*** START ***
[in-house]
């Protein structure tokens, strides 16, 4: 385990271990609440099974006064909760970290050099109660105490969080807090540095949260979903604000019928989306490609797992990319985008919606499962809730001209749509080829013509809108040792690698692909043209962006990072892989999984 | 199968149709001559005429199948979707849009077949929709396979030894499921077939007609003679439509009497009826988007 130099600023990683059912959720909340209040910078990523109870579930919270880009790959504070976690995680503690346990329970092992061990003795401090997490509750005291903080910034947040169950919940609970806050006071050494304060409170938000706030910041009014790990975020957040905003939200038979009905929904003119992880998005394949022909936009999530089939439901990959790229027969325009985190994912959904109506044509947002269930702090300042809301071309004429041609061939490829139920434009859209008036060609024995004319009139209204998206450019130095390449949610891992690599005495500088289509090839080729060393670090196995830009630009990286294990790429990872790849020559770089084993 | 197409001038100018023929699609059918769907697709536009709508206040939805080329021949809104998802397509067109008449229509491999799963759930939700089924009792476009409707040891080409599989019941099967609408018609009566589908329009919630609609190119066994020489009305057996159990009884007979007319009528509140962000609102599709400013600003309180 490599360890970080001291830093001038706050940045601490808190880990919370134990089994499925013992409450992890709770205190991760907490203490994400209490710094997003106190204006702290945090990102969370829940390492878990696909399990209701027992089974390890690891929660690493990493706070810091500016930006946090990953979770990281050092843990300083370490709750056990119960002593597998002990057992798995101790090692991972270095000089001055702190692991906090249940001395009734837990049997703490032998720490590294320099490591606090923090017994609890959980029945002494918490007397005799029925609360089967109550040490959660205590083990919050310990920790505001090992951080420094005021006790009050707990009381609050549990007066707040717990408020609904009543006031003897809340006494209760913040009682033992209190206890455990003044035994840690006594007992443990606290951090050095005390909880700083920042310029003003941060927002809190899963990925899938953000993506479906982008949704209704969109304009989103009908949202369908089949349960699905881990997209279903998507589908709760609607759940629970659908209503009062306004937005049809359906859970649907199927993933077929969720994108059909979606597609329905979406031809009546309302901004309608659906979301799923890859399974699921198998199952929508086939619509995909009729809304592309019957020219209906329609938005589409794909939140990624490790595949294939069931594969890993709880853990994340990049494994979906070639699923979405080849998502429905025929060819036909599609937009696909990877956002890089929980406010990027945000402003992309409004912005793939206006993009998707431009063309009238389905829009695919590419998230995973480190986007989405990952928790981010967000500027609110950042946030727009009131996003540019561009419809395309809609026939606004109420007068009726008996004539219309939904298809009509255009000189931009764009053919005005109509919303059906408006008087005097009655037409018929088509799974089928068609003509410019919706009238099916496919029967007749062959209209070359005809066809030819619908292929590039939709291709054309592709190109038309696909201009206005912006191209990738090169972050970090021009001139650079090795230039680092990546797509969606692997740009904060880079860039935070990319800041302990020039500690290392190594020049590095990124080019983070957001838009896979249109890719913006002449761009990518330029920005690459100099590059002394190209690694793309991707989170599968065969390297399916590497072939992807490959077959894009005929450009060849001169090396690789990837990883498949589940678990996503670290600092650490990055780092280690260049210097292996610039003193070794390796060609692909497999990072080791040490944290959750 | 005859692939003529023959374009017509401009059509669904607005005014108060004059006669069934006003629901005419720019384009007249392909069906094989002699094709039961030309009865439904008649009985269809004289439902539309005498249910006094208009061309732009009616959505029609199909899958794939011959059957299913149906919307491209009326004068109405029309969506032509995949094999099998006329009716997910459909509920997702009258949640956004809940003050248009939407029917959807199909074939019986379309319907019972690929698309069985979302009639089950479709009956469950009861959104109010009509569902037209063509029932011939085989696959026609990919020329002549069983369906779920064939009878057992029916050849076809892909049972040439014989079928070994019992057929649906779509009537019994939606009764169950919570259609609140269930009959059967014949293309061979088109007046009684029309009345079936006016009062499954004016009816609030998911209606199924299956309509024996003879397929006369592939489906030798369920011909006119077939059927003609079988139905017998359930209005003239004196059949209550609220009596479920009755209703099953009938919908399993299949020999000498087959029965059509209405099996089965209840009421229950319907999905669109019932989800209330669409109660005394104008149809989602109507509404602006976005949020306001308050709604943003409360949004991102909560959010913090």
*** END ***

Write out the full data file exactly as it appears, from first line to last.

[in-house]
């Protein structure tokens, strides 16, 4: 385990271990609440099974006064909760970290050099109660105490969080807090540095949260979903604000019928989306490609797992990319985008919606499962809730001209749509080829013509809108040792690698692909043209962006990072892989999984 | 199968149709001559005429199948979707849009077949929709396979030894499921077939007609003679439509009497009826988007 130099600023990683059912959720909340209040910078990523109870579930919270880009790959504070976690995680503690346990329970092992061990003795401090997490509750005291903080910034947040169950919940609970806050006071050494304060409170938000706030910041009014790990975020957040905003939200038979009905929904003119992880998005394949022909936009999530089939439901990959790229027969325009985190994912959904109506044509947002269930702090300042809301071309004429041609061939490829139920434009859209008036060609024995004319009139209204998206450019130095390449949610891992690599005495500088289509090839080729060393670090196995830009630009990286294990790429990872790849020559770089084993 | 197409001038100018023929699609059918769907697709536009709508206040939805080329021949809104998802397509067109008449229509491999799963759930939700089924009792476009409707040891080409599989019941099967609408018609009566589908329009919630609609190119066994020489009305057996159990009884007979007319009528509140962000609102599709400013600003309180 490599360890970080001291830093001038706050940045601490808190880990919370134990089994499925013992409450992890709770205190991760907490203490994400209490710094997003106190204006702290945090990102969370829940390492878990696909399990209701027992089974390890690891929660690493990493706070810091500016930006946090990953979770990281050092843990300083370490709750056990119960002593597998002990057992798995101790090692991972270095000089001055702190692991906090249940001395009734837990049997703490032998720490590294320099490591606090923090017994609890959980029945002494918490007397005799029925609360089967109550040490959660205590083990919050310990920790505001090992951080420094005021006790009050707990009381609050549990007066707040717990408020609904009543006031003897809340006494209760913040009682033992209190206890455990003044035994840690006594007992443990606290951090050095005390909880700083920042310029003003941060927002809190899963990925899938953000993506479906982008949704209704969109304009989103009908949202369908089949349960699905881990997209279903998507589908709760609607759940629970659908209503009062306004937005049809359906859970649907199927993933077929969720994108059909979606597609329905979406031809009546309302901004309608659906979301799923890859399974699921198998199952929508086939619509995909009729809304592309019957020219209906329609938005589409794909939140990624490790595949294939069931594969890993709880853990994340990049494994979906070639699923979405080849998502429905025929060819036909599609937009696909990877956002890089929980406010990027945000402003992309409004912005793939206006993009998707431009063309009238389905829009695919590419998230995973480190986007989405990952928790981010967000500027609110950042946030727009009131996003540019561009419809395309809609026939606004109420007068009726008996004539219309939904298809009509255009000189931009764009053919005005109509919303059906408006008087005097009655037409018929088509799974089928068609003509410019919706009238099916496919029967007749062959209209070359005809066809030819619908292929590039939709291709054309592709190109038309696909201009206005912006191209990738090169972050970090021009001139650079090795230039680092990546797509969606692997740009904060880079860039935070990319800041302990020039500690290392190594020049590095990124080019983070957001838009896979249109890719913006002449761009990518330029920005690459100099590059002394190209690694793309991707989170599968065969390297399916590497072939992807490959077959894009005929450009060849001169090396690789990837990883498949589940678990996503670290600092650490990055780092280690260049210097292996610039003193070794390796060609692909497999990072080791040490944290959750 | 005859692939003529023959374009017509401009059509669904607005005014108060004059006669069934006003629901005419720019384009007249392909069906094989002699094709039961030309009865439904008649009985269809004289439902539309005498249910006094208009061309732009009616959505029609199909899958794939011959059957299913149906919307491209009326004068109405029309969506032509995949094999099998006329009716997910459909509920997702009258949640956004809940003050248009939407029917959807199909074939019986379309319907019972690929698309069985979302009639089950479709009956469950009861959104109010009509569902037209063509029932011939085989696959026609990919020329002549069983369906779920064939009878057992029916050849076809892909049972040439014989079928070994019992057929649906779509009537019994939606009764169950919570259609609140269930009959059967014949293309061979088109007046009684029309009345079936006016009062499954004016009816609030998911209606199924299956309509024996003879397929006369592939489906030798369920011909006119077939059927003609079988139905017998359930209005003239004196059949209550609220009596479920009755209703099953009938919908399993299949020999000498087959029965059509209405099996089965209840009421229950319907999905669109019932989800209330669409109660005394104008149809989602109507509404602006976005949020306001308050709604943003409360949004991102909560959010913090």